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Author: Subject: Detecting phosphates (chlorides too) without Mo
MeshPL
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[*] posted on 25-4-2016 at 04:49
Detecting phosphates (chlorides too) without Mo


So assume I want to detect phosphates.
I have a sample containing (probably) ClO3-, Cl-, PO4-, OH-, CO3 (2-) and Na+. It is somewhat basic. What is the best way of detecting phosphates in this sample? I have no acces to molybdenum salts. It would be easy to acidify the solution to drive off carbonates as CO2, but phosphates dissolove in acidic enviroment. Magnesia mixture is also not good because the sample is to basic and Mg(OH)2 may also percipitate. What should I do, to detect phosphates? Good method of detecting chlorides also appreciated.

ClO3- was easy, just add a bunch of acid, and in fact is aboundant enough to be used as a part of explosive (tested separately with Zn, S and sugar)
Na is confirmed by flame test.
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solitanze
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[*] posted on 25-4-2016 at 06:23


I would add excess sulphuric acid, boil for a while to drive off all the HCl, chlorine and carbon dioxide gases. Dilute the solution and precipitate the phosphate with magnesium and ammonium salts.

The magnesium ammonium hydrogen phosphate hexahydrate precipitate formed can then be filtered off, washed thoroughly, dried and weighed.
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MeshPL
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[*] posted on 25-4-2016 at 08:37


Thanks! Good idea. Drive of the HCl... will do. Thanks again!:)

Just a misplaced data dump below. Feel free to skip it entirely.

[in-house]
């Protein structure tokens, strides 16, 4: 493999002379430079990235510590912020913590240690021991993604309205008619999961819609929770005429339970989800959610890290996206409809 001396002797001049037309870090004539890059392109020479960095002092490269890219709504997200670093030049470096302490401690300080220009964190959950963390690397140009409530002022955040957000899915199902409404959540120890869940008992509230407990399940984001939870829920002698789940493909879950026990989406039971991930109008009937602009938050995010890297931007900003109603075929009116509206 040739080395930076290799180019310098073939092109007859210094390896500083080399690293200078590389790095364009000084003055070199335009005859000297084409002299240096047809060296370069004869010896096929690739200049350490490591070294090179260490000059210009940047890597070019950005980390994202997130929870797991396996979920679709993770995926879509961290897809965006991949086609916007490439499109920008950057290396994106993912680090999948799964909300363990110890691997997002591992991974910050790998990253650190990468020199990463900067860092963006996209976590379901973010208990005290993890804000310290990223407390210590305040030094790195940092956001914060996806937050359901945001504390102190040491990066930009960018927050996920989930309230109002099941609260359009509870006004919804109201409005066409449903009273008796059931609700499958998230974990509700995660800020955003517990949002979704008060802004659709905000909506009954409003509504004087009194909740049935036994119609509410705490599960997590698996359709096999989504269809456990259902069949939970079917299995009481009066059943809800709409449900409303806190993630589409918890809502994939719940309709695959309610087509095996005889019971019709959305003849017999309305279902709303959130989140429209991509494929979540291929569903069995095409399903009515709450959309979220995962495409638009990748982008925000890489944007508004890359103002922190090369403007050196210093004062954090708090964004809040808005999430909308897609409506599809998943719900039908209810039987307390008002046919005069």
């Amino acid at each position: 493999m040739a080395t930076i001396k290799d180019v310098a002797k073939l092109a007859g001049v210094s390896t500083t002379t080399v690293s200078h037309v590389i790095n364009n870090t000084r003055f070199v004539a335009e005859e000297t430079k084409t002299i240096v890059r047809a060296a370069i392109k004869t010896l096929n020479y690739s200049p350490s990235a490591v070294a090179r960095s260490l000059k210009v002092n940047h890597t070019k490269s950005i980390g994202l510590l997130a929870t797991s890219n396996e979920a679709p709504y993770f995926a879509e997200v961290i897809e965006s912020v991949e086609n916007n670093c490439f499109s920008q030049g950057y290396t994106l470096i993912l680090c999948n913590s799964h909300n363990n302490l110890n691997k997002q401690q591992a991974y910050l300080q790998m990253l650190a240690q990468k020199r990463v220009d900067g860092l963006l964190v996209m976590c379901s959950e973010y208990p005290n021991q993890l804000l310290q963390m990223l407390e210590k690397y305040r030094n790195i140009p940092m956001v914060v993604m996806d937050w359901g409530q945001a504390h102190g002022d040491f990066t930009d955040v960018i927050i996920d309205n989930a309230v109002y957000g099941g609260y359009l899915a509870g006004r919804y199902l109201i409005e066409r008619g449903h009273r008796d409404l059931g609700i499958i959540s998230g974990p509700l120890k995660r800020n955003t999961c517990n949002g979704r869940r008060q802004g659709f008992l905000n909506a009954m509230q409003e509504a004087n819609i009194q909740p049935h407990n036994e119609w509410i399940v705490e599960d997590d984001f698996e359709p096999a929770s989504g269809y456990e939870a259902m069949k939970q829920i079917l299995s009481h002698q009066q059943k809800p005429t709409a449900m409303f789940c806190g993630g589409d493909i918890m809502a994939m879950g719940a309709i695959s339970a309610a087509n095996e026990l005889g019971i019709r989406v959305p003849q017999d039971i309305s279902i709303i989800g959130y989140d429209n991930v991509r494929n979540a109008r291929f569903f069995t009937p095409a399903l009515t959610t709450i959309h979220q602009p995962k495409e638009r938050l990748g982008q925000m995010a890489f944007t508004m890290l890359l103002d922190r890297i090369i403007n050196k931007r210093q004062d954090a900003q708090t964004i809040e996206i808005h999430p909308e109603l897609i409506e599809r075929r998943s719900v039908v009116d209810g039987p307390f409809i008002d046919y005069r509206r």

I will ensure full neutrality of pH by boiling to dryness. That should work ok.

I may try adding some silver nitrate as well, as silver phosphate is very insoluble and suppossedly yellow-ish. But I wouldn't count on it turning out to be intensly enough coloured to be clearly identifiable. So I will do boiling anyway.

Actually, I remember having SrCl2, so maybe I could acidify the solution to drive away carbonates, than basify with NH3 and just add SrCl2, as Sr(OH)2 is somewhat soluble, unlike strontium phosphate. In fact NH3 is too weak base to percipitate even Mg(OH)2. I'll have to rethink all of that...
[Edited on 25-4-2016 by MeshPL]

[Edited on 25-4-2016 by MeshPL]

[Edited on 25-4-2016 by MeshPL]

[Edited on 25-4-2016 by MeshPL]

[Edited on 25-4-2016 by MeshPL]
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[*] posted on 27-4-2016 at 04:57


I think I overestimated he basicity of the tested sample as it was a mere 9 pH. I added a bit of sulfuric acid and boiled for a while. Then I added some MgSO4, NH4NO3 and a little bit of NH3 (a drop or so), all in solution. The amount of percipitate of ammonium magnesium phosphate was so minute, that actually I am not sure, if thare was any percipitate at all as the sample was already a bit turbid.

Test with silver also didn't confirm presence of phosphates, the percipitate was clearly white and not even a bit yellow, but relatively quickly became grayish.

So I think I overestimated the presence of OH-, PO4 (3-) and CO3 (2-) i a sample, yet chlorides were surely present.

[Edited on 27-4-2016 by MeshPL]

[Edited on 27-4-2016 by MeshPL]

[Edited on 27-4-2016 by MeshPL]
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